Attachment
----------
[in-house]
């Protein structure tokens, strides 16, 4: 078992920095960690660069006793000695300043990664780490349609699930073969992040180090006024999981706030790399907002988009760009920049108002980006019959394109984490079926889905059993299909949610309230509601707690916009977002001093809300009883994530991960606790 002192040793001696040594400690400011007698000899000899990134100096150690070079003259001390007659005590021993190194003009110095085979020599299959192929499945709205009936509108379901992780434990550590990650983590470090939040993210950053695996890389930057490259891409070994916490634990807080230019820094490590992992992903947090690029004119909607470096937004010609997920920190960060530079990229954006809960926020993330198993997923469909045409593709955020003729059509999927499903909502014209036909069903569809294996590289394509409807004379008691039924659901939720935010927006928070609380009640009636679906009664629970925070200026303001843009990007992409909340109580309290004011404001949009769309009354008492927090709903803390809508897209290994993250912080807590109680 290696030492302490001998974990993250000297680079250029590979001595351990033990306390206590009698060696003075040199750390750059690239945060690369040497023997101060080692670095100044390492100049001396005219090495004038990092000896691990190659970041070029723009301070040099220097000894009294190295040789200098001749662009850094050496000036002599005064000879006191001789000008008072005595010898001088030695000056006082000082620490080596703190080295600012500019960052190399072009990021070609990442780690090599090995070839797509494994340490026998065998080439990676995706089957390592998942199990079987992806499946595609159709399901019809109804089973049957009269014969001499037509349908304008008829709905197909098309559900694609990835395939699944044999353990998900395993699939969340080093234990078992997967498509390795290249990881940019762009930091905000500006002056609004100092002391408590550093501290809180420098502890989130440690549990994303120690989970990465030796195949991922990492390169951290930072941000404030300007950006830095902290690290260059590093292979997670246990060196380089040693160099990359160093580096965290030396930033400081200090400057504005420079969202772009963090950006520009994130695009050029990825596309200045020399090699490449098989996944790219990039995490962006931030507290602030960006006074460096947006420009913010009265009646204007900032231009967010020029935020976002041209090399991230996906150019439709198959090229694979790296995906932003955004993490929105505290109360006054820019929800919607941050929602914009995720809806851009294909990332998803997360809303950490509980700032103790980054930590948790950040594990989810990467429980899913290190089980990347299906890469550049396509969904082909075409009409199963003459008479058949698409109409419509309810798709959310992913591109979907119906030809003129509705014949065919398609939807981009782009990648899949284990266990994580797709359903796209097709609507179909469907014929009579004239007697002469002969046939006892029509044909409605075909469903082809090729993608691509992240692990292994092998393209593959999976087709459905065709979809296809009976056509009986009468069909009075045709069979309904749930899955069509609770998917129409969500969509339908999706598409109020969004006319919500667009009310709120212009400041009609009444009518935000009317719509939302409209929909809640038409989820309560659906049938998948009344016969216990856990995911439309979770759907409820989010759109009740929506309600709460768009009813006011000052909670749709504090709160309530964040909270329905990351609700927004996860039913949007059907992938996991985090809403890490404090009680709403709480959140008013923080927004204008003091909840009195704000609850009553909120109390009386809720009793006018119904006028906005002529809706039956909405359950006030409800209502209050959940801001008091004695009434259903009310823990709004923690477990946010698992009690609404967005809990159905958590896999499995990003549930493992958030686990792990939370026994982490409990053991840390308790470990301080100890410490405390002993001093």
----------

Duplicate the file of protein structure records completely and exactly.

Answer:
[in-house]
């Protein structure tokens, strides 16, 4: 078992920095960690660069006793000695300043990664780490349609699930073969992040180090006024999981706030790399907002988009760009920049108002980006019959394109984490079926889905059993299909949610309230509601707690916009977002001093809300009883994530991960606790 002192040793001696040594400690400011007698000899000899990134100096150690070079003259001390007659005590021993190194003009110095085979020599299959192929499945709205009936509108379901992780434990550590990650983590470090939040993210950053695996890389930057490259891409070994916490634990807080230019820094490590992992992903947090690029004119909607470096937004010609997920920190960060530079990229954006809960926020993330198993997923469909045409593709955020003729059509999927499903909502014209036909069903569809294996590289394509409807004379008691039924659901939720935010927006928070609380009640009636679906009664629970925070200026303001843009990007992409909340109580309290004011404001949009769309009354008492927090709903803390809508897209290994993250912080807590109680 290696030492302490001998974990993250000297680079250029590979001595351990033990306390206590009698060696003075040199750390750059690239945060690369040497023997101060080692670095100044390492100049001396005219090495004038990092000896691990190659970041070029723009301070040099220097000894009294190295040789200098001749662009850094050496000036002599005064000879006191001789000008008072005595010898001088030695000056006082000082620490080596703190080295600012500019960052190399072009990021070609990442780690090599090995070839797509494994340490026998065998080439990676995706089957390592998942199990079987992806499946595609159709399901019809109804089973049957009269014969001499037509349908304008008829709905197909098309559900694609990835395939699944044999353990998900395993699939969340080093234990078992997967498509390795290249990881940019762009930091905000500006002056609004100092002391408590550093501290809180420098502890989130440690549990994303120690989970990465030796195949991922990492390169951290930072941000404030300007950006830095902290690290260059590093292979997670246990060196380089040693160099990359160093580096965290030396930033400081200090400057504005420079969202772009963090950006520009994130695009050029990825596309200045020399090699490449098989996944790219990039995490962006931030507290602030960006006074460096947006420009913010009265009646204007900032231009967010020029935020976002041209090399991230996906150019439709198959090229694979790296995906932003955004993490929105505290109360006054820019929800919607941050929602914009995720809806851009294909990332998803997360809303950490509980700032103790980054930590948790950040594990989810990467429980899913290190089980990347299906890469550049396509969904082909075409009409199963003459008479058949698409109409419509309810798709959310992913591109979907119906030809003129509705014949065919398609939807981009782009990648899949284990266990994580797709359903796209097709609507179909469907014929009579004239007697002469002969046939006892029509044909409605075909469903082809090729993608691509992240692990292994092998393209593959999976087709459905065709979809296809009976056509009986009468069909009075045709069979309904749930899955069509609770998917129409969500969509339908999706598409109020969004006319919500667009009310709120212009400041009609009444009518935000009317719509939302409209929909809640038409989820309560659906049938998948009344016969216990856990995911439309979770759907409820989010759109009740929506309600709460768009009813006011000052909670749709504090709160309530964040909270329905990351609700927004996860039913949007059907992938996991985090809403890490404090009680709403709480959140008013923080927004204008003091909840009195704000609850009553909120109390009386809720009793006018119904006028906005002529809706039956909405359950006030409800209502209050959940801001008091004695009434259903009310823990709004923690477990946010698992009690609404967005809990159905958590896999499995990003549930493992958030686990792990939370026994982490409990053991840390308790470990301080100890410490405390002993001093």